where in the uk are u ?.
    Im In Herts — come on leave a line & an email & we can correspondend and save each other.
    Im looking at rentals next week.

  • Natasha

    At the risk of being told I am in denial, I chose to stay. I landed myself in the hospital, from stress, and when my husband saw our baby on the ultrasound something seemed to click, like a light saying, this is real..there is another child on the way. I have gone with him to watch him pay off his Cash store debt (and also got him put on their black list) and now have most of his entire paycheck going directly into my bank account. He is only left with enough money to buy his cigarettes. We found a new home to live in, and he has been helping me hugely. My husband and I have always gotten along. He was never abusive, he just hid his drinking from me. Now that he is in counselling and AA, and I have protected myself from being financially lied to ever again, I can only hope for the best. Things seem very hopeful. Thats what I’m going to name this baby if its a girl. Hope.

  • Karens

    Natashua, good luck. Marriage and alcohol are both equally
    difficult to deal with. I am married 25 years to this man
    and am almost 70. We have good times and bad.Most marriages do. Alcoholics have more bad times, than good.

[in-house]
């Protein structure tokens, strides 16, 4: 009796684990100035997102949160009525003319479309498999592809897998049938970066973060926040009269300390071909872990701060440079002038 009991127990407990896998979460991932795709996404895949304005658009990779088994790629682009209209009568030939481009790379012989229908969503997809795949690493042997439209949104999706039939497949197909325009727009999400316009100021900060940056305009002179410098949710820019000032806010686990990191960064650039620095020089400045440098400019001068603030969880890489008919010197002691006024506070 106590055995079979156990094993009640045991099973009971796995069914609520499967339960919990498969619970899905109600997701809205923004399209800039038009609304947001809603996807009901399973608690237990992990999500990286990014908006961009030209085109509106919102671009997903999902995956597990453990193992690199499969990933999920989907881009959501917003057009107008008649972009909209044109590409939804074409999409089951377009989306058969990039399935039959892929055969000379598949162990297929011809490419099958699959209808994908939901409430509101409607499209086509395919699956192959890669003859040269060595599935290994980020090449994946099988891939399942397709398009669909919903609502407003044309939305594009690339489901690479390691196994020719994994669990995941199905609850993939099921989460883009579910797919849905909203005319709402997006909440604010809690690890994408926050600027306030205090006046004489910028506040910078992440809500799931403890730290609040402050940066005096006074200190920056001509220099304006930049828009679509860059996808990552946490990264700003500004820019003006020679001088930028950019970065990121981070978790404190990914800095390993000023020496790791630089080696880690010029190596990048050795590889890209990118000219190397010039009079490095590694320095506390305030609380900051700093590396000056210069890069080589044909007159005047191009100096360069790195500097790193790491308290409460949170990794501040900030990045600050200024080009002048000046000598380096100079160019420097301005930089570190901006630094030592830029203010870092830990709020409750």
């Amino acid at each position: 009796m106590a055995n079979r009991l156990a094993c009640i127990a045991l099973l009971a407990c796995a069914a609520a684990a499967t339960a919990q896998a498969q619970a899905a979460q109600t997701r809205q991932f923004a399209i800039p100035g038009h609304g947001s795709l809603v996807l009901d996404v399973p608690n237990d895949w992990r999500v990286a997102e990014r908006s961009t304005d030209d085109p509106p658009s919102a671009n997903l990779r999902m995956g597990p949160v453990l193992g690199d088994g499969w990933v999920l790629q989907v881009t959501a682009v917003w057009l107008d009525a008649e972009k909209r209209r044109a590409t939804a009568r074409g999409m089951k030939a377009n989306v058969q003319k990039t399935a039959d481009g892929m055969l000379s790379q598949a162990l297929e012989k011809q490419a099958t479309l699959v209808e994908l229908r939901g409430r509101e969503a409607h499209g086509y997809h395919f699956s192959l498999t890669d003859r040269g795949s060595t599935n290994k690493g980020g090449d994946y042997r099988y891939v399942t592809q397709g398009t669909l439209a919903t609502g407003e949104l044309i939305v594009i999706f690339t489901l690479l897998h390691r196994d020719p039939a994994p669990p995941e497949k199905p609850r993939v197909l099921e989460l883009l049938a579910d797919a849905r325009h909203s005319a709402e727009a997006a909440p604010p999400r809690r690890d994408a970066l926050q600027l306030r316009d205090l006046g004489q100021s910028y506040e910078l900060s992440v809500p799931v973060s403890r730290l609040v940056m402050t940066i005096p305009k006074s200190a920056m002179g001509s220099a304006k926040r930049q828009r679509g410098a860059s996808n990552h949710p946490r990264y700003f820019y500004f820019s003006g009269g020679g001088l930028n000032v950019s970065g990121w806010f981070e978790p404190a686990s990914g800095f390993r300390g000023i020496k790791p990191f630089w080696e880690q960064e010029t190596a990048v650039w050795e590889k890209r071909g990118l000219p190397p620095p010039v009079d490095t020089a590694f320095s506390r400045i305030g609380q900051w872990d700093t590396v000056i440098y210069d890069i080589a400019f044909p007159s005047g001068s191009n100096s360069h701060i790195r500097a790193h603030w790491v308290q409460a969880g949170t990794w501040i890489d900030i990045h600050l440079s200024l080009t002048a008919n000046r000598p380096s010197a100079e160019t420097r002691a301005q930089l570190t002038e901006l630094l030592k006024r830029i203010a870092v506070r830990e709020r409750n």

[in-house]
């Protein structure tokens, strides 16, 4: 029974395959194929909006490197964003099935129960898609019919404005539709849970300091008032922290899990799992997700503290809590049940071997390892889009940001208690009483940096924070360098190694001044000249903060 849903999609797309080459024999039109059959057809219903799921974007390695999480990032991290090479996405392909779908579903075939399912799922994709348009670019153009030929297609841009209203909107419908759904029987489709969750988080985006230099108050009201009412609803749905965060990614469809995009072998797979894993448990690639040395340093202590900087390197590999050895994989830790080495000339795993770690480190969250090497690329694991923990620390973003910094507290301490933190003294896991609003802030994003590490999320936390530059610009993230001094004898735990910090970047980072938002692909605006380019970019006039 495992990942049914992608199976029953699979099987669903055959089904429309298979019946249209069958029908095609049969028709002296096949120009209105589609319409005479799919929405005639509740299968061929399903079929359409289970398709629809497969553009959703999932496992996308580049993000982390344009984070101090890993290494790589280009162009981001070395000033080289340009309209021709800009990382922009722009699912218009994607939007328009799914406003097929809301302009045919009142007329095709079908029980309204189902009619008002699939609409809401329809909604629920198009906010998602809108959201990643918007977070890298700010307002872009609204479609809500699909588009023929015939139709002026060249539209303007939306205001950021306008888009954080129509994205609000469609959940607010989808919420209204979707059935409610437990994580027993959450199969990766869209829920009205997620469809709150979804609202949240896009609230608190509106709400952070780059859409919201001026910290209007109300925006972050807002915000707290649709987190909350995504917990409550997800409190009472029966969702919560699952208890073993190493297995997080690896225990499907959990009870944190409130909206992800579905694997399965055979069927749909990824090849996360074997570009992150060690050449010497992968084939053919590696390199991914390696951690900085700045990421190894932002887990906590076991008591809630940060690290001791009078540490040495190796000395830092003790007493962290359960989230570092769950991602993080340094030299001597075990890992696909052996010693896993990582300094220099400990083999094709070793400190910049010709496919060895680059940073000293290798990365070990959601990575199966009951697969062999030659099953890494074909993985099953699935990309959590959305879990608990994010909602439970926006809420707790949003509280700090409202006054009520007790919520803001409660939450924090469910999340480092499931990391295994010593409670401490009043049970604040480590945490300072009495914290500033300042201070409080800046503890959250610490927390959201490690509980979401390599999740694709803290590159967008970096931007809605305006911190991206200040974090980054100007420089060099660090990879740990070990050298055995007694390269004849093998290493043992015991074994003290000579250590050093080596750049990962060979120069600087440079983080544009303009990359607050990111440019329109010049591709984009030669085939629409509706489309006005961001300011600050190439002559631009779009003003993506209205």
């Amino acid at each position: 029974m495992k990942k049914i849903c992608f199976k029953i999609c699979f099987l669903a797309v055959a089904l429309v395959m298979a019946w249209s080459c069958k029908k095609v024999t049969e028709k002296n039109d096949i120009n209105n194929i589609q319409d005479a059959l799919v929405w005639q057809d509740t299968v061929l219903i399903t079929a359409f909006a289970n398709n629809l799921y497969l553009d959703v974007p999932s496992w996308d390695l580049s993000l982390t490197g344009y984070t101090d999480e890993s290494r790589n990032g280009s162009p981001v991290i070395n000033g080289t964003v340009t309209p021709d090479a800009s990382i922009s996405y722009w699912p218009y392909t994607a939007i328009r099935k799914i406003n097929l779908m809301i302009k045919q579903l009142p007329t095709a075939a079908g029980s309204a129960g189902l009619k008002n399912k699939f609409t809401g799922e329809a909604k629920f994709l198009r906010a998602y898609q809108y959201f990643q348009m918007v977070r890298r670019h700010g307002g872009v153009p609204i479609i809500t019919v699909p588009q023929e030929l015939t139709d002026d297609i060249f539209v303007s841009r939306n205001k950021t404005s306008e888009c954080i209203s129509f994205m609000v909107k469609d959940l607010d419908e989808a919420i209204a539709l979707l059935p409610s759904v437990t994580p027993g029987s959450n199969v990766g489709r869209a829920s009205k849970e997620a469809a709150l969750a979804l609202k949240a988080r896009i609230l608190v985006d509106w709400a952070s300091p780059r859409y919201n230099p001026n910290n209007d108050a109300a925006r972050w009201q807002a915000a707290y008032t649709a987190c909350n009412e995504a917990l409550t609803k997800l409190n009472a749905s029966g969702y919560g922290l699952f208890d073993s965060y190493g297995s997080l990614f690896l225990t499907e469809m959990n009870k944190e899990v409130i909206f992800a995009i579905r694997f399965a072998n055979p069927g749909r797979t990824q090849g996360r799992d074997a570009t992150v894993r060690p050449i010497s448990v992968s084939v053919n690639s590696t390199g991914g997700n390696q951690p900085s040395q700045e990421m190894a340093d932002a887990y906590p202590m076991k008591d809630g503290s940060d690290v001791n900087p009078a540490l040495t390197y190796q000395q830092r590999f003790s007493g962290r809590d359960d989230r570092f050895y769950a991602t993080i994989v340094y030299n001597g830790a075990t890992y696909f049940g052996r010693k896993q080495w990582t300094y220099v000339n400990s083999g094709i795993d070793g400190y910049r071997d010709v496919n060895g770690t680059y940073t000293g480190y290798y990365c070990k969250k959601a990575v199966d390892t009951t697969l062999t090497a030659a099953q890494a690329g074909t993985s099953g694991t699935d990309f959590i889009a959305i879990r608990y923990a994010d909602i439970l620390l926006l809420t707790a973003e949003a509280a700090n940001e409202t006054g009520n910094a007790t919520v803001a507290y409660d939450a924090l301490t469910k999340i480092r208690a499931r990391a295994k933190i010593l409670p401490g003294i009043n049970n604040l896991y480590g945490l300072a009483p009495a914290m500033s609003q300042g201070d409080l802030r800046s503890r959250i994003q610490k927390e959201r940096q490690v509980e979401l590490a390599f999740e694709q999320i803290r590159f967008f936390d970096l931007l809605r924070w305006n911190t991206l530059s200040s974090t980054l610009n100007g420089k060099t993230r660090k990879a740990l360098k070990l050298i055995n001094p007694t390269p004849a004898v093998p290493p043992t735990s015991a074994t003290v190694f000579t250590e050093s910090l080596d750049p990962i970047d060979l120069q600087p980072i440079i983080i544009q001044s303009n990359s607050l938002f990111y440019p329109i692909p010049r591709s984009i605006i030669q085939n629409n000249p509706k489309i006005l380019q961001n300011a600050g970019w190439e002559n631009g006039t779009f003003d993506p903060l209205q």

I am sorry that someone felt I was being critical. I was
    only trying to encourage someone. Yes, there are times
    that you have to leave and times when you realize that
    is not going to be a bit better if you do.

    Unfortunatly, my husband is the product of alcoholism
    at the great grandparent level and all of his sisters and
    brother also have the same disease. Now it is showing
    up in his grandchildren. I know he will never be able to
    stop but his daughter who has used meth is recovering from
    her addiction steadily. Her daughter just started and
    both are working on recovery. Addiction habits are
    controllable but never go away. It has to be ackowledged
    and parameters set as guidelines so addiction to one thing
    does not switch to another addictive behavior.

    This is my reality. Yes, many have said leave and many say
    it is better to stay and steadfastly seek change for your
    self. It does not mean you have to immediately move out
    or on. One must take care of themselves first. If my
    alcoholic was physically abusive my attitude would be
    different. I live with hope for all of us. Especially
    those that must leave for one reason or another and for
    those who are commited to their marriage.

    Someday this may all change for me but today I am sticking
    myself right here, living with Hope and with Gods care
    and loving wisdom. This may not suit everyone but I feel
    it is the only right thing to do for myself. Karens